Oracle's debut of Java Standard Edition 7 in July was a significant event on several fronts. The release was the first major update to the development platform in nearly five years. It also marked the first Java release since Oracle acquired Sun Microsystems, Java's previous owner, in January 2010.
And you can bet a lot of people were paying attention. Used by an estimated 9 million developers worldwide and running on more than 1 billion computers, Java is "by far the most deployed language in the world and in the history of computing," said Adam Messinger, vice president of product development for Fusion middleware at Oracle, during the Java SE 7 unveiling.
Java Standard Edition is key because it defines the development language, compiler and core frameworks for the platform. Java SE 7 offers a number of technical advancements, including support for multicore microprocessors and Java Virtual Machine support for non-Java languages.
"It looks like a solid release that has something in there for everyone," said Jim Riley, chief architect at Comframe, a Microsoft channel partner that was acquired by Waltham, Mass.-based NWN in January to beef up the solution provider's application development services.
But the process of completing Java SE 7 wasn't pretty. Friction between Oracle and other members of the Java community, including a split with the Apache Software Foundation open software organization, about Java's overall direction has raised questions about the technology's future as an open development platform.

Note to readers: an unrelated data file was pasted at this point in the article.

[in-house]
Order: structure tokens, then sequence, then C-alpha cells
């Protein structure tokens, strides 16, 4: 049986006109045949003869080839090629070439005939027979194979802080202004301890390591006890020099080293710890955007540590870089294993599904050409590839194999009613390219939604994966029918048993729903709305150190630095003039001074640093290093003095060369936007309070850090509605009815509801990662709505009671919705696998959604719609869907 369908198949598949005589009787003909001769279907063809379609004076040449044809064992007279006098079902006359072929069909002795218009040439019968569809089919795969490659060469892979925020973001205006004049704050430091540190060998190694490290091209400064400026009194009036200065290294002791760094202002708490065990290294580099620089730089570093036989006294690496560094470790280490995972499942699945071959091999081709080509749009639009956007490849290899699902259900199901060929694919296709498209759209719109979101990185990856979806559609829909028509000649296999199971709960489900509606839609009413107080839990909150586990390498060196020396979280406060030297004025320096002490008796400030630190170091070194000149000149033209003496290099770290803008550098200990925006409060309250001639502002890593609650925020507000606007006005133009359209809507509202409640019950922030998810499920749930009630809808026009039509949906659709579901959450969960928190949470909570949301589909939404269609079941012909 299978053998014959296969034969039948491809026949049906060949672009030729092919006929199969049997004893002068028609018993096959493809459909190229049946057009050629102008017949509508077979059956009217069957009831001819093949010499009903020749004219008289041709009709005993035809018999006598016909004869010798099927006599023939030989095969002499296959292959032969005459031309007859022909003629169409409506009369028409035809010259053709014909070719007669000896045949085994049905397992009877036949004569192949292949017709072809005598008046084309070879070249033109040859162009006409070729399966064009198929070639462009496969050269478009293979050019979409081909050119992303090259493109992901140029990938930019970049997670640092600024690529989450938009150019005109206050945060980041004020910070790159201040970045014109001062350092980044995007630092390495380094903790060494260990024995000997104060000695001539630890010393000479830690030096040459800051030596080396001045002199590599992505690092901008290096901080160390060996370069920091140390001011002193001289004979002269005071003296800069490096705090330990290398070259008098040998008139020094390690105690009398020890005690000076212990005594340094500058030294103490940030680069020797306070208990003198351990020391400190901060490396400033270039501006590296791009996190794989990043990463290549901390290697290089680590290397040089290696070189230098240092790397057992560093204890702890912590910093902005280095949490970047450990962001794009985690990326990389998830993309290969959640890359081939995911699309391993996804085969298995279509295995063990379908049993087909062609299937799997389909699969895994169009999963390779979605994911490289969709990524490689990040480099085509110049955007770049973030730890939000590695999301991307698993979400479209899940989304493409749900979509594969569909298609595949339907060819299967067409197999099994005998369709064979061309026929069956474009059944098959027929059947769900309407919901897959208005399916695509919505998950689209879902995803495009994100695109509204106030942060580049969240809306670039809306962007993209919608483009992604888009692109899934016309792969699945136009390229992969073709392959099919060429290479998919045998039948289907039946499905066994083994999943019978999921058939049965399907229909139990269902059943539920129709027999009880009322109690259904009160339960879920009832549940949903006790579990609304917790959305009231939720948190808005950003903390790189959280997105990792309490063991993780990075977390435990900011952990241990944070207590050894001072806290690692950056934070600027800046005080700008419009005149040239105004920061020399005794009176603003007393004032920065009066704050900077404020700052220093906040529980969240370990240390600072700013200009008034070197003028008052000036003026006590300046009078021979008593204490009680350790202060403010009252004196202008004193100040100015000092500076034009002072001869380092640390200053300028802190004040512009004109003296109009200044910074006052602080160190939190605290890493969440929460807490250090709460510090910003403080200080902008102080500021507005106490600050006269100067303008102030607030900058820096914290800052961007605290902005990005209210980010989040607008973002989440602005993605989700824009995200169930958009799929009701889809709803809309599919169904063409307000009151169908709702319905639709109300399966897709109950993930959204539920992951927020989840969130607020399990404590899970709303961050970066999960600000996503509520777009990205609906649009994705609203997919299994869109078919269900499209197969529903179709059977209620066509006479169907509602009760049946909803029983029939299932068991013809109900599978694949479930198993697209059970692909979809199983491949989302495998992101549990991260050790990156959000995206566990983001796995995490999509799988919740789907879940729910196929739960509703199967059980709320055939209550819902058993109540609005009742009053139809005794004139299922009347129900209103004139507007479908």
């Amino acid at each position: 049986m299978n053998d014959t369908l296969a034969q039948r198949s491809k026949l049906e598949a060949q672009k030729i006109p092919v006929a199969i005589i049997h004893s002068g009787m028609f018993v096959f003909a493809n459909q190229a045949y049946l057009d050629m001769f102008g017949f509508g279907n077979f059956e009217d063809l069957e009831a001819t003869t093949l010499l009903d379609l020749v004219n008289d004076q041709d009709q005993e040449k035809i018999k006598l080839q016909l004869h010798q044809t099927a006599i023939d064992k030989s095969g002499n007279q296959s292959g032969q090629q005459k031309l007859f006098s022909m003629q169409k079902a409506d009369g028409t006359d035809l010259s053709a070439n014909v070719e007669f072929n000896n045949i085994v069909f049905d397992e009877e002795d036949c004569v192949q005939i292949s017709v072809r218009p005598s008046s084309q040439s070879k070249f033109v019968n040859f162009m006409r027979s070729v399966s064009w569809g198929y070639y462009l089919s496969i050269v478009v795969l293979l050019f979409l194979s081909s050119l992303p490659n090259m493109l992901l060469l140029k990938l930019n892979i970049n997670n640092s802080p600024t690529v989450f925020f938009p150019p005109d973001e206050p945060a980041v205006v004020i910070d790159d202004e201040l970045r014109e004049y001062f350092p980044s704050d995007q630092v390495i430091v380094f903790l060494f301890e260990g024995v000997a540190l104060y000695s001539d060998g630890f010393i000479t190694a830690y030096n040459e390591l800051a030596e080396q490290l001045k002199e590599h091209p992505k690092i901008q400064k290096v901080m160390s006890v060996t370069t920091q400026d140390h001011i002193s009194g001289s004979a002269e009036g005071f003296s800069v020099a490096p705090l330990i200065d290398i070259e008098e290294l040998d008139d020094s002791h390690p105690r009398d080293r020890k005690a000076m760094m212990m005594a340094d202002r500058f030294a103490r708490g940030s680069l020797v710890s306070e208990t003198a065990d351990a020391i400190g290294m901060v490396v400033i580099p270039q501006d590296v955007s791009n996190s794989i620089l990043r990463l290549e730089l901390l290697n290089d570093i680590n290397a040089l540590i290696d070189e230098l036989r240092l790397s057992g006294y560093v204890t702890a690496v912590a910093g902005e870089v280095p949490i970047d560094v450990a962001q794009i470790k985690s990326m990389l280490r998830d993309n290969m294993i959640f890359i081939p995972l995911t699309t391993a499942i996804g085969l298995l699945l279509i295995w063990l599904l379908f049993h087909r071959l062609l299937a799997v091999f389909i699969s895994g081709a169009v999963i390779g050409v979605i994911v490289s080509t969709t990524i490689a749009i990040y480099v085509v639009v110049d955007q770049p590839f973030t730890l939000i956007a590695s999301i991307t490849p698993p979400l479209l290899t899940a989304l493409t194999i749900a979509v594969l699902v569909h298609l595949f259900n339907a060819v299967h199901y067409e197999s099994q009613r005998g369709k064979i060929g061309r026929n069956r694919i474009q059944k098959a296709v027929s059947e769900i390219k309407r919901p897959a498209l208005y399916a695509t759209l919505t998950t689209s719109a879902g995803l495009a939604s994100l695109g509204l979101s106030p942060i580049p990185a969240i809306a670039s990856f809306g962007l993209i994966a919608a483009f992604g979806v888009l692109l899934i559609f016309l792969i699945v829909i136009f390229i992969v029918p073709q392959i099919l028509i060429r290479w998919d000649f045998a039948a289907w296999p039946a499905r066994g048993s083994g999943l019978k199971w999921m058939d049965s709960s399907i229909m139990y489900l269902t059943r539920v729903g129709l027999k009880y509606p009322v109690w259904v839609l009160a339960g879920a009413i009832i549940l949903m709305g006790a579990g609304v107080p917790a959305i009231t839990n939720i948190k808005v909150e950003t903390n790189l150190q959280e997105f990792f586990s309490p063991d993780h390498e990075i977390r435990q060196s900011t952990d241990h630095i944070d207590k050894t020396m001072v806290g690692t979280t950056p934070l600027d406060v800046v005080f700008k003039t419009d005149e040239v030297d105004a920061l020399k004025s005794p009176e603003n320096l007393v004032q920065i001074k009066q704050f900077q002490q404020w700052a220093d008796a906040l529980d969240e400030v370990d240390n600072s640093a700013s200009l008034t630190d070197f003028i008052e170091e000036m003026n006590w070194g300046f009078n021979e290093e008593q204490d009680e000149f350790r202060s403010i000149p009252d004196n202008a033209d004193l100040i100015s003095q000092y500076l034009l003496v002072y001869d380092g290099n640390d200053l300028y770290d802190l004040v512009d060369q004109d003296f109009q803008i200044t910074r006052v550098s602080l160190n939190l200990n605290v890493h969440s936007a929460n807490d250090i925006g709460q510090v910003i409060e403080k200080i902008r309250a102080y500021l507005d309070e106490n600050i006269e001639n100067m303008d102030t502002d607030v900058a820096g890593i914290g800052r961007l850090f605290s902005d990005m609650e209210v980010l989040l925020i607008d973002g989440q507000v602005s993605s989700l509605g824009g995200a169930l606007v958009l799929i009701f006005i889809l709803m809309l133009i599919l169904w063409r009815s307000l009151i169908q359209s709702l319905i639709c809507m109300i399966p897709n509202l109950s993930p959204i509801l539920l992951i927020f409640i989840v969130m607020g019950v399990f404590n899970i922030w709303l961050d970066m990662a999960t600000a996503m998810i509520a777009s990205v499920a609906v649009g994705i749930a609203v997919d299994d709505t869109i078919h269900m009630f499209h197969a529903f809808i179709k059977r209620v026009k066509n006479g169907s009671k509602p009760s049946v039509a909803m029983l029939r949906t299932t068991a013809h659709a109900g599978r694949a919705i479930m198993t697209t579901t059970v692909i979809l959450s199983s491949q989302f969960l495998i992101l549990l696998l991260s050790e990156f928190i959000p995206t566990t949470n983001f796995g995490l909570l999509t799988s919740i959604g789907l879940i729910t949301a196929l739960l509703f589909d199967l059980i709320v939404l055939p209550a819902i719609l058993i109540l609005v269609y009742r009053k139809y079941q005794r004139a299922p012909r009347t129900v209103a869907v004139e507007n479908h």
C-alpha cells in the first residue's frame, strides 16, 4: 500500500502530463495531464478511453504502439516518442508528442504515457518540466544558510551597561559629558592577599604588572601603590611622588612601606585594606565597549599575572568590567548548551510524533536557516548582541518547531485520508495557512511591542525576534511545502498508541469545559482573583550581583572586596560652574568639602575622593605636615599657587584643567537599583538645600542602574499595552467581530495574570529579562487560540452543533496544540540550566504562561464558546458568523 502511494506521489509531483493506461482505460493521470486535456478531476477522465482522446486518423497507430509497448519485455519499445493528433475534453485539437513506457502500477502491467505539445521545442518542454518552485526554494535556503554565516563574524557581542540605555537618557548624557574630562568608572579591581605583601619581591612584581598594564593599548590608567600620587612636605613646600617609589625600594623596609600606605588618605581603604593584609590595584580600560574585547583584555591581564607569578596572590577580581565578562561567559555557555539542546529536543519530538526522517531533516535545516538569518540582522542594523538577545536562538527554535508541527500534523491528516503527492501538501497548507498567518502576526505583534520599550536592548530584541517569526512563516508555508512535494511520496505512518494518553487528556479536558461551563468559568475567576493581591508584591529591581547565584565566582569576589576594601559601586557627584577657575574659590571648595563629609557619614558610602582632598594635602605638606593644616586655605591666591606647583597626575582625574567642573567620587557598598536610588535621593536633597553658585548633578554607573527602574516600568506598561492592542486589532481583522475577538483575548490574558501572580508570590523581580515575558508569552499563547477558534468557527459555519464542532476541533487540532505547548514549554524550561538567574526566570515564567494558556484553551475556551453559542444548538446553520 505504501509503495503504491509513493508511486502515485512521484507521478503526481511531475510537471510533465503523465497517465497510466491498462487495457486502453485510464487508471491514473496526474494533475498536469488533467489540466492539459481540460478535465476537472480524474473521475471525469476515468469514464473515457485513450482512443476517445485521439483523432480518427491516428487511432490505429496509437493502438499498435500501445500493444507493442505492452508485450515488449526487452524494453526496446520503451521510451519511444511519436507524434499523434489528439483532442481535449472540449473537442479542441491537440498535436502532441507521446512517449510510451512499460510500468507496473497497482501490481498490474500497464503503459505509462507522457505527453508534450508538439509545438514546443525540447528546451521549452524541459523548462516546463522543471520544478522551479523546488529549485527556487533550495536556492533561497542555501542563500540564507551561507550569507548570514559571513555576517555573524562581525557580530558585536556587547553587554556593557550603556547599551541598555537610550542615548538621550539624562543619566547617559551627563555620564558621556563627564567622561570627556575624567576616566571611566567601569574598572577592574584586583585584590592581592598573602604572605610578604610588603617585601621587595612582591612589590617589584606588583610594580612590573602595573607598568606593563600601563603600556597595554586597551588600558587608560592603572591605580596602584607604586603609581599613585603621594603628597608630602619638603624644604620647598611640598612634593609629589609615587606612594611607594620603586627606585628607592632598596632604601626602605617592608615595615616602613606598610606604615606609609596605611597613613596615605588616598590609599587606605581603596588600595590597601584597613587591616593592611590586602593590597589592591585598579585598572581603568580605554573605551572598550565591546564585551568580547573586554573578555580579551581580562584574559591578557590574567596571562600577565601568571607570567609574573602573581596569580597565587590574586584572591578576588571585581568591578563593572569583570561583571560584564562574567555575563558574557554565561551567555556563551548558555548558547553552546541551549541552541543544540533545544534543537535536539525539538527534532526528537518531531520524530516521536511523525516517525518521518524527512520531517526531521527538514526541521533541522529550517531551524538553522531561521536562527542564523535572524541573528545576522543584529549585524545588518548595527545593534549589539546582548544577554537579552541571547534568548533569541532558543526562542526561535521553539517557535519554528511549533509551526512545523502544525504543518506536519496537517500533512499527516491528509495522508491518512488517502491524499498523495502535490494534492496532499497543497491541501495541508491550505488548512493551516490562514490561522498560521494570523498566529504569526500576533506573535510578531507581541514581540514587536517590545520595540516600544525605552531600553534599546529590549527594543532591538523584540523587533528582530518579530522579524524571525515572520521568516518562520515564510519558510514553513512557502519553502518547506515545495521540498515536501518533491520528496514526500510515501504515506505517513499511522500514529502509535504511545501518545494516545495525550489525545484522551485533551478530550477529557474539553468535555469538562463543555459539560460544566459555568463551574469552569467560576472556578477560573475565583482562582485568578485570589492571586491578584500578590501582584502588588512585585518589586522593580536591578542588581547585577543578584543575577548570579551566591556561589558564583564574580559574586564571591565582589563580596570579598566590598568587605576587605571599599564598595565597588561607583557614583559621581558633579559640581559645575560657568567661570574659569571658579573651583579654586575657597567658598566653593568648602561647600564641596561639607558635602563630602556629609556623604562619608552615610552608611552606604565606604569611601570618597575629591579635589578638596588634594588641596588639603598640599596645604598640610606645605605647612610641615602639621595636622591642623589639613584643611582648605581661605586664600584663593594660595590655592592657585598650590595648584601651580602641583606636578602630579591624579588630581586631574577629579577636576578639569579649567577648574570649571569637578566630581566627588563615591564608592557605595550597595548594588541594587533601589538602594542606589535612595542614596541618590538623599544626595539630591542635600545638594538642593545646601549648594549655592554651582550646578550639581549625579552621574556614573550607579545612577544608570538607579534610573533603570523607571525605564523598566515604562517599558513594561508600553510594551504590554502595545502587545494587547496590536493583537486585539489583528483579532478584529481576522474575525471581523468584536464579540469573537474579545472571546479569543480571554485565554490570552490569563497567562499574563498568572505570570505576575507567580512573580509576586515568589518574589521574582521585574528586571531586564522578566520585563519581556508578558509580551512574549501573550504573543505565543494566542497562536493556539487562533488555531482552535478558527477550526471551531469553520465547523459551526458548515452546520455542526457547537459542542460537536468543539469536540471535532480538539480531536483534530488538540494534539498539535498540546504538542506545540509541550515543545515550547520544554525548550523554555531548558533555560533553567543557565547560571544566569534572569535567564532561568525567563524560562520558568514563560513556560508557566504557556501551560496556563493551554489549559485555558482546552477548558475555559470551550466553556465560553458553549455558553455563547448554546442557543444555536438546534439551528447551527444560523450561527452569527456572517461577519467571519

In a January report subtitled, "Java will be constrained by the bounds of Oracle's business model," Forrester Research analysts John Rymer and Jeffrey Hammond noted that while Sun had practically given Java away to help sell its hardware, "Oracle primarily sells software and will therefore remake Java's 'world order' to serve that business model."
The view that Oracle intends to exercise greater control over Java has been reinforced by Oracle's ongoing lawsuit against Google, charging that Google's use of Java in its Android mobile operating system violates seven Java patents owned by Oracle.
Oracle has vowed to keep Java an open-source technology for customers and developers, as well as licensing it to commercial vendors.
But asserting more control over the Java Community Process (JCP) that develops technical specification standards for Java technology isn't necessarily a bad thing. Development of the next generation of the Java standard had become bogged down, and the Forrester report notes that Oracle "has methodically consolidated its control, herded the unruly Java community onto a single path, and started producing new releases of the core runtime after a four-year lapse."
"We've been actively working to build the community," Messinger said during Java SE 7's formal debut. "Java is strategic to Oracle. We have thousands of people here at Oracle writing software in Java. We have billions of dollars worth of business done on Java software. We've got skin in the game and we'll do what we need to do to make Java a success and keep moving forward."
Next: Java SE 7 Advances The Platform